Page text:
Look, remember what I said about the market being so huge and the only effective way of promoting your book being word of mouth?

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All Comments   (4)
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Thanks for this article, Sarah. I write non-fiction, but can already see ways to apply your advice to my situation.

-Steve
49 weeks ago
49 weeks ago Link To Comment
-- Back when I was doing only traditional publishing, or as I call it non-Baen publishing (since of all my traditional publishers Baen is the only one I continue to work with because they aren’t like the others) the process often resembled taking your infant and feeding him to the volcano god. --

Bless you, Sarah, that gave me the biggest belly laugh I've had in decades. And all your subsequent points strike me as inarguable.
49 weeks ago
49 weeks ago Link To Comment
Okay, sinus? Gargle with warm water, spit, repeat. Do this for about twenty minutes. You don't really need salt water, unless you like it, at the first few times. The first few spits clear out the obvious gunk. Then the less obvious gunk starts sliding down into the now clear area. Then you gargle and spit that out. Over about twenty to thirty minutes of this you can clear out most of your sinuses' back end, and clear out your ears. You can even clear out the plug of bacteria that's driving all the infection- you'll see it- it'll look like an egg yolk or a green pencil eraser, or something memorably bacterial and revolting. It just takes time.

And, second, if you know it's something bacterial-ish, a shot of three drops of oregano oil swirled in a shot glass of water kills strep bacteria on contact. it tastes like rat poison, it blisters skin if it's not diluted, but it works. It works nigh instantly, too. So, if in two days it hasn't helped, stop. Like, don't keep going- you might be enabling something viral. But if it's bacterial- it works.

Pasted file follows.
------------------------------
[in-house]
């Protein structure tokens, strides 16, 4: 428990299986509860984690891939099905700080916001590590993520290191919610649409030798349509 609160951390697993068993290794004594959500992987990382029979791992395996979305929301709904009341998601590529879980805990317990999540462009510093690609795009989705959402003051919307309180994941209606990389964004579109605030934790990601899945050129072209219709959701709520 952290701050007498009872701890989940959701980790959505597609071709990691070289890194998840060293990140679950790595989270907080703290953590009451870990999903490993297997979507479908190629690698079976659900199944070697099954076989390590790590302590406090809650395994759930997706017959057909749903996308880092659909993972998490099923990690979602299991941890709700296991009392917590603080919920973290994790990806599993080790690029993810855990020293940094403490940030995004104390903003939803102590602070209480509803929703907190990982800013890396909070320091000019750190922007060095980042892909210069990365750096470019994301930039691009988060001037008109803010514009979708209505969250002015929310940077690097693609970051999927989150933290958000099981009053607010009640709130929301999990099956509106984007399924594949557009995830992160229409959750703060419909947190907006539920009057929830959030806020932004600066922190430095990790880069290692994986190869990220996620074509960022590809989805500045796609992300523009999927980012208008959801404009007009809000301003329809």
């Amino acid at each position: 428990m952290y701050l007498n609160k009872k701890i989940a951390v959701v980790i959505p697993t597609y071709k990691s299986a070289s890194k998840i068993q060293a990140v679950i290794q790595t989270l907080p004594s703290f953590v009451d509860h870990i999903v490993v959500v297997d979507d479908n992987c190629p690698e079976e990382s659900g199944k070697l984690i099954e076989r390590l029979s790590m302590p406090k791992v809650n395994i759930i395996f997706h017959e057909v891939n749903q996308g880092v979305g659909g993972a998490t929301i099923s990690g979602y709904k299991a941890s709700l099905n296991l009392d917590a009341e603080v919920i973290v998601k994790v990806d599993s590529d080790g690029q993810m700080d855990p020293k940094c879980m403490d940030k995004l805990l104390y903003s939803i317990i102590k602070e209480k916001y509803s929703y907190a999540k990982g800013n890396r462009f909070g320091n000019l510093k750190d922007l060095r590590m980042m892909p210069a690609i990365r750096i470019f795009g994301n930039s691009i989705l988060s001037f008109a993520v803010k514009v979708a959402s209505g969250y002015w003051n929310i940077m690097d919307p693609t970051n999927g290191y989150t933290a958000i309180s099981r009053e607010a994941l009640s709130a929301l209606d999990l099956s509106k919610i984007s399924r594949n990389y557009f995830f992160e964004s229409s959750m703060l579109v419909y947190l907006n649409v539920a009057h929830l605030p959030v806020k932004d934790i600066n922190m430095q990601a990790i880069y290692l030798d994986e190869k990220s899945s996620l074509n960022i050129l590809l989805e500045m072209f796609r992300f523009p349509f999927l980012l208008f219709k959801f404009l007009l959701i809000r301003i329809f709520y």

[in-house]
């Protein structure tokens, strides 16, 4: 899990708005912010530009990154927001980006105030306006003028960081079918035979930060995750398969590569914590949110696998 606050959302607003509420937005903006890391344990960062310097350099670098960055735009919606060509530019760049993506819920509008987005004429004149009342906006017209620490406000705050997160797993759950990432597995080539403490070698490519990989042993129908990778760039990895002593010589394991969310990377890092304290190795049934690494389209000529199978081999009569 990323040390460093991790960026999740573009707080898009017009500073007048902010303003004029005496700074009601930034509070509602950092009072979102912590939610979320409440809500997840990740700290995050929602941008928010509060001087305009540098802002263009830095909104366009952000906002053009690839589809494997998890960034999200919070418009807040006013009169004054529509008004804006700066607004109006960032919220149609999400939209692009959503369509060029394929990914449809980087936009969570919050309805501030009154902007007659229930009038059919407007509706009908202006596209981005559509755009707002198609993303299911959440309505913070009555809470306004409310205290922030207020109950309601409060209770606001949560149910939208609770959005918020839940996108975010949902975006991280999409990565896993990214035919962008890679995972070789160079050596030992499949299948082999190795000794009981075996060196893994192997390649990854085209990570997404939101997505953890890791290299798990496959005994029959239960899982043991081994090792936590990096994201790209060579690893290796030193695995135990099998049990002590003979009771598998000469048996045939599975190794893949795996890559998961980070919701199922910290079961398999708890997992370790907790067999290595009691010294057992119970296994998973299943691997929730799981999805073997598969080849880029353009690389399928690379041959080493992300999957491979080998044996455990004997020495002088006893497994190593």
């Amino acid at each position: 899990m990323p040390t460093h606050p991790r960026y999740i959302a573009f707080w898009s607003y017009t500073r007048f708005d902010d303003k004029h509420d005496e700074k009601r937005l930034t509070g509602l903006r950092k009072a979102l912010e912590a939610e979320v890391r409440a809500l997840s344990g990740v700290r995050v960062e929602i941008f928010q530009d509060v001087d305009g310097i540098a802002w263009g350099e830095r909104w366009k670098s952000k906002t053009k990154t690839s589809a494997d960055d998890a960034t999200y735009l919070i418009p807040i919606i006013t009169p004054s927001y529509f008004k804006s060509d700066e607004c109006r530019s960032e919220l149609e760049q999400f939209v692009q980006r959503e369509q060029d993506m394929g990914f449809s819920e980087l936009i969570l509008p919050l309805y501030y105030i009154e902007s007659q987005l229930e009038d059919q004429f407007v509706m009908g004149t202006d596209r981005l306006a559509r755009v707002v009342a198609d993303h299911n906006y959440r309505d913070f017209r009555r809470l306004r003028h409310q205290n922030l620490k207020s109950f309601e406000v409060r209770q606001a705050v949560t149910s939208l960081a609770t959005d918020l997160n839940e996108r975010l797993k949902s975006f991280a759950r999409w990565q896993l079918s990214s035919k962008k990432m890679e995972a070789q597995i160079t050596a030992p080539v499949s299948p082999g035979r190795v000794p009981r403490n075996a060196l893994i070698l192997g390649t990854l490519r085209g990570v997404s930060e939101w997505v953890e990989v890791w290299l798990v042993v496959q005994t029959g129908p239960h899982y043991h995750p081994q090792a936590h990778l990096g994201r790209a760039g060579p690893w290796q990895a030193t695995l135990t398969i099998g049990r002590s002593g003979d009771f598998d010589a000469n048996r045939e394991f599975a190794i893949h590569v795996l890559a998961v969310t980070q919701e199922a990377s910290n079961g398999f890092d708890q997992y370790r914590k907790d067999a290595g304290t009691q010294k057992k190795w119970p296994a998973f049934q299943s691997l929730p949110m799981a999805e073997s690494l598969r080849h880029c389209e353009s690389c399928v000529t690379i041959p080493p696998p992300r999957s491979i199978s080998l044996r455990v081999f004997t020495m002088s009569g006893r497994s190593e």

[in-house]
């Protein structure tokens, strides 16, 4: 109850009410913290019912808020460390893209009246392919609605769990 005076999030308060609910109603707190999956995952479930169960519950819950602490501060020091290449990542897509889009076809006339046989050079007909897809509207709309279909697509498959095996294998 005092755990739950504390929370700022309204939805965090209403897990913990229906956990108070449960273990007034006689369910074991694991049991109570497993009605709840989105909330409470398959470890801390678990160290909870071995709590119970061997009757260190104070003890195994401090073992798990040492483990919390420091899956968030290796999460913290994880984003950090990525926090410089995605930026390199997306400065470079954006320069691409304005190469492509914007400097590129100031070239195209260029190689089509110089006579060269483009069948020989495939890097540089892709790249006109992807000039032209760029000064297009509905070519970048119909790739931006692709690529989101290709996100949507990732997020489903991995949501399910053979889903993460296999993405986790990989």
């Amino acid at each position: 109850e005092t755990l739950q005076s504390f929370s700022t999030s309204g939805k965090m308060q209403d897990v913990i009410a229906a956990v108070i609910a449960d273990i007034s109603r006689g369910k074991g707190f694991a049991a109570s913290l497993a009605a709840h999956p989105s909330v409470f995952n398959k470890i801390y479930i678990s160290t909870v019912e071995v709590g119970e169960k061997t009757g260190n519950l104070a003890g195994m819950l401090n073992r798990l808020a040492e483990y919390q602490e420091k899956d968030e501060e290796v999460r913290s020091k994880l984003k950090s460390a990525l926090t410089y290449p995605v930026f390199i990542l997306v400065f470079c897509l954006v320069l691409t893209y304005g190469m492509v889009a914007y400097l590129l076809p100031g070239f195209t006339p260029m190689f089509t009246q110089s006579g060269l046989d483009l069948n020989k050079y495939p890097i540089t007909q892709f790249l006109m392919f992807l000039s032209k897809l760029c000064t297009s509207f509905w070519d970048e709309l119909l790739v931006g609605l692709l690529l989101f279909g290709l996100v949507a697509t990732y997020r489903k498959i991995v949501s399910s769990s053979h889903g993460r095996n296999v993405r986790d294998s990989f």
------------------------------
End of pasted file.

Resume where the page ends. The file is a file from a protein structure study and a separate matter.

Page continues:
I read it in a checkout stand magazine, tried it against strep- worked wonders. I also took too much, and sweated oregano for a day and had a weeping lesion on my skin for a few days- really, three drops, not ten or twenty- and I was breathing oregano fumes for 24 hours- which cleared up my lungs- but I didn't get strep, which my husband and son had already been diagnosed with- and had wiped out the budget for the month buying antibiotics.

The husband now uses it more than me, the kids use it, my world-travelling friend packs a bottle and uses it prophylactically- he says these are the first years of his life where he didn't get intestinal distress in third world countries--my dad uses it- and there's now a hospital where the office staff and doctors use it- but prescribe antibiotics to the people who come in with strep throat.

IOW- get better soon. You sound miserable. I'm looking forward to your many articles, since I've really liked your articles up to this point.
50 weeks ago
50 weeks ago Link To Comment
Write what people want to read.
50 weeks ago
50 weeks ago Link To Comment